Not everyone is thrilled with the idea of humanitarian progress — in fact, some people are openly threatened by it, and that very much includes Rwanda’s President Paul Kagame. The Rwandan government rarely keeps it a secret when they perceive someone as a threat and usually subjects them to harassment, intimidation, coercion, and even detainment, torture, and assassination. There have been many documented instances of this, and my family has always been keenly aware of their tactics — and how they’ve been used against my father.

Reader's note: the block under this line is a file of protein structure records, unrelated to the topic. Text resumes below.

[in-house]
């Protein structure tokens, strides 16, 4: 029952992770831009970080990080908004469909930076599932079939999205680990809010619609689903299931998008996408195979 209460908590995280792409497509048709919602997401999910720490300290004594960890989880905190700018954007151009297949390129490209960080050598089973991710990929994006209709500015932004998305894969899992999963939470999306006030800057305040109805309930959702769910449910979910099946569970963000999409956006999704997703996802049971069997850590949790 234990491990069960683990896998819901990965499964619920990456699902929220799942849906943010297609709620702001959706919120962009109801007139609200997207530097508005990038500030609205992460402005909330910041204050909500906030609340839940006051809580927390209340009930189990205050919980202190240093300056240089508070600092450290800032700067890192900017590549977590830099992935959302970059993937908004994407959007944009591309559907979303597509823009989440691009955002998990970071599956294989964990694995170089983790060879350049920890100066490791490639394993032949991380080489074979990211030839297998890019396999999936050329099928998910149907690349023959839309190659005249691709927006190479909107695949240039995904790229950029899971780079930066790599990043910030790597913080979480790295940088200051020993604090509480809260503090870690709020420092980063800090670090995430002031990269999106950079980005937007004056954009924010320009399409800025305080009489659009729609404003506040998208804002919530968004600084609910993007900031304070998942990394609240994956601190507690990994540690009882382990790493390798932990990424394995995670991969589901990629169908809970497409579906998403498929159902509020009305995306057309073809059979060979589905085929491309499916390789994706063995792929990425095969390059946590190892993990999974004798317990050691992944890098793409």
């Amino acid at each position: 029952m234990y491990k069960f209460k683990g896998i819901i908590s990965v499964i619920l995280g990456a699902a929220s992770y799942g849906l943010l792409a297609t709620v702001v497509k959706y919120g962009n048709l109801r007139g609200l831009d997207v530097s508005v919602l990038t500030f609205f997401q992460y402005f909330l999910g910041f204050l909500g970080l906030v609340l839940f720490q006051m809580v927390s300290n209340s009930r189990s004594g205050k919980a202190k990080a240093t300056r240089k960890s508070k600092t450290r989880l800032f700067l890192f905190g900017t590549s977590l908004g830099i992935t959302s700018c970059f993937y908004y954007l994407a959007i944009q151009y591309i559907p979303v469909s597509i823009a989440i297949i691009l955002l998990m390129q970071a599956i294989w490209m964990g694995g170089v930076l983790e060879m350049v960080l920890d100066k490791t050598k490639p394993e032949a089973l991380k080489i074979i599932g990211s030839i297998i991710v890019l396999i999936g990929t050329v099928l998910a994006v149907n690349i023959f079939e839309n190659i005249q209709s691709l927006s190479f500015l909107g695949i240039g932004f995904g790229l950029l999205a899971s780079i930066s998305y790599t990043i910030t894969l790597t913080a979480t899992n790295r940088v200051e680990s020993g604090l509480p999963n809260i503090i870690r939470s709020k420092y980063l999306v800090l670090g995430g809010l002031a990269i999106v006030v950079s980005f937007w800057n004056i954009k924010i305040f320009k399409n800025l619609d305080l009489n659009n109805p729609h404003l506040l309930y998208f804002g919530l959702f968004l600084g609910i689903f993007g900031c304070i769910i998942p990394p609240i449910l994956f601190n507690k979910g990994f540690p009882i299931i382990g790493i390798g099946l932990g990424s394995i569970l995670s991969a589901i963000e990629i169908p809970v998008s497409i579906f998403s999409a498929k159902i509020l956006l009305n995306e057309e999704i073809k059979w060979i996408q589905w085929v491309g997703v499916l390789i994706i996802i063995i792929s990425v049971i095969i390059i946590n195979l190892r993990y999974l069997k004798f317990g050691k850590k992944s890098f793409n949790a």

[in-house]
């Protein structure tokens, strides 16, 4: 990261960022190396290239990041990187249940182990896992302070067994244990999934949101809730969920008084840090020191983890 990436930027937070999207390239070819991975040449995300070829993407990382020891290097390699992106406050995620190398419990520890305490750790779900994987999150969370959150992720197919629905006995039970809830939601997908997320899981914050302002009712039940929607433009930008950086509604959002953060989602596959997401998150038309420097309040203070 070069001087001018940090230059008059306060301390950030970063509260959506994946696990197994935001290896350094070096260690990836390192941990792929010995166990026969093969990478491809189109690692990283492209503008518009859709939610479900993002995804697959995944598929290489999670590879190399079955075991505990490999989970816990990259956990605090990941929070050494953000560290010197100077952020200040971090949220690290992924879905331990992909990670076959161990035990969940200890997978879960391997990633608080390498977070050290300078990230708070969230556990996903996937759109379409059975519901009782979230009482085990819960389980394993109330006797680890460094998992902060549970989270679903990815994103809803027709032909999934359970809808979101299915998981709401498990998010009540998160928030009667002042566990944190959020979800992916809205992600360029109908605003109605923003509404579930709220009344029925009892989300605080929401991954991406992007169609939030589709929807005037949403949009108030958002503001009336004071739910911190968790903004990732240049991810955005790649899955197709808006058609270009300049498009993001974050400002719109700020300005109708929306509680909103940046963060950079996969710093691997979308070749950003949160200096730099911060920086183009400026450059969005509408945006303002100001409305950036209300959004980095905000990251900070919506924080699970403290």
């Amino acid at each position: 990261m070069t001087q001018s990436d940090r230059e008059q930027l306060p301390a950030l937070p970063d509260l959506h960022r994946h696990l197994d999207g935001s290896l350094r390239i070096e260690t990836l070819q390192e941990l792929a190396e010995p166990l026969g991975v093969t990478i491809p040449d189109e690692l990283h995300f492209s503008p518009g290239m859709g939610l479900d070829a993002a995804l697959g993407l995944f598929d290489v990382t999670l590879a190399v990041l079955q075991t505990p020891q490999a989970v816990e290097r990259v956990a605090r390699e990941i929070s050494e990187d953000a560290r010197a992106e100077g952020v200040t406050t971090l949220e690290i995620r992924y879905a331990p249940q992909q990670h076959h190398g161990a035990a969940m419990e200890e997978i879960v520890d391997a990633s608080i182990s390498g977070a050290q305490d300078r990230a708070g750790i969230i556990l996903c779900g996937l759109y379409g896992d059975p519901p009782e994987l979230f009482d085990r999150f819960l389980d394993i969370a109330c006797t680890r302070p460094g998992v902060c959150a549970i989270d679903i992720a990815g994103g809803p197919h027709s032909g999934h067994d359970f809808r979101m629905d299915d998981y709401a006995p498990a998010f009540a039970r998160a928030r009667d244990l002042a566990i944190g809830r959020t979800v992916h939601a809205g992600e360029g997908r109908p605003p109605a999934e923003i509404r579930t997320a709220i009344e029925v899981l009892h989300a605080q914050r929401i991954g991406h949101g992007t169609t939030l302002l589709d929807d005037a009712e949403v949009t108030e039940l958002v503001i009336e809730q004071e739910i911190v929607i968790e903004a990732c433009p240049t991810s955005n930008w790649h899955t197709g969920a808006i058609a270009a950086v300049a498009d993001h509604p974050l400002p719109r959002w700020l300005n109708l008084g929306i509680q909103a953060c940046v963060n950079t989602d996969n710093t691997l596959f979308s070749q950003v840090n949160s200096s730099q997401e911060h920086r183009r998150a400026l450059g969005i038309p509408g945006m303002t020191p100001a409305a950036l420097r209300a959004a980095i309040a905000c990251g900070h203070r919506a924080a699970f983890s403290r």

My father fled Rwanda in 1996 after an attempt on his life and went to Belgium, the country he had already been serving for years through his work. He was granted political asylum and renounced his Rwandan citizenship, becoming a Belgian citizen. He has worked around the world, spoken at conferences, and advocated for peace, freedom, anti-corruption policies, and genocide prevention. It clearly enraged the Rwandan government that he continued to speak out, and they escalated their attacks against him accordingly — smearing him in the press, attempting to coerce hotel survivors to change their stories, having operatives break into our home in Belgium, and being so physically aggressive towards him that a Rwandan official was removed from an event he was speaking at.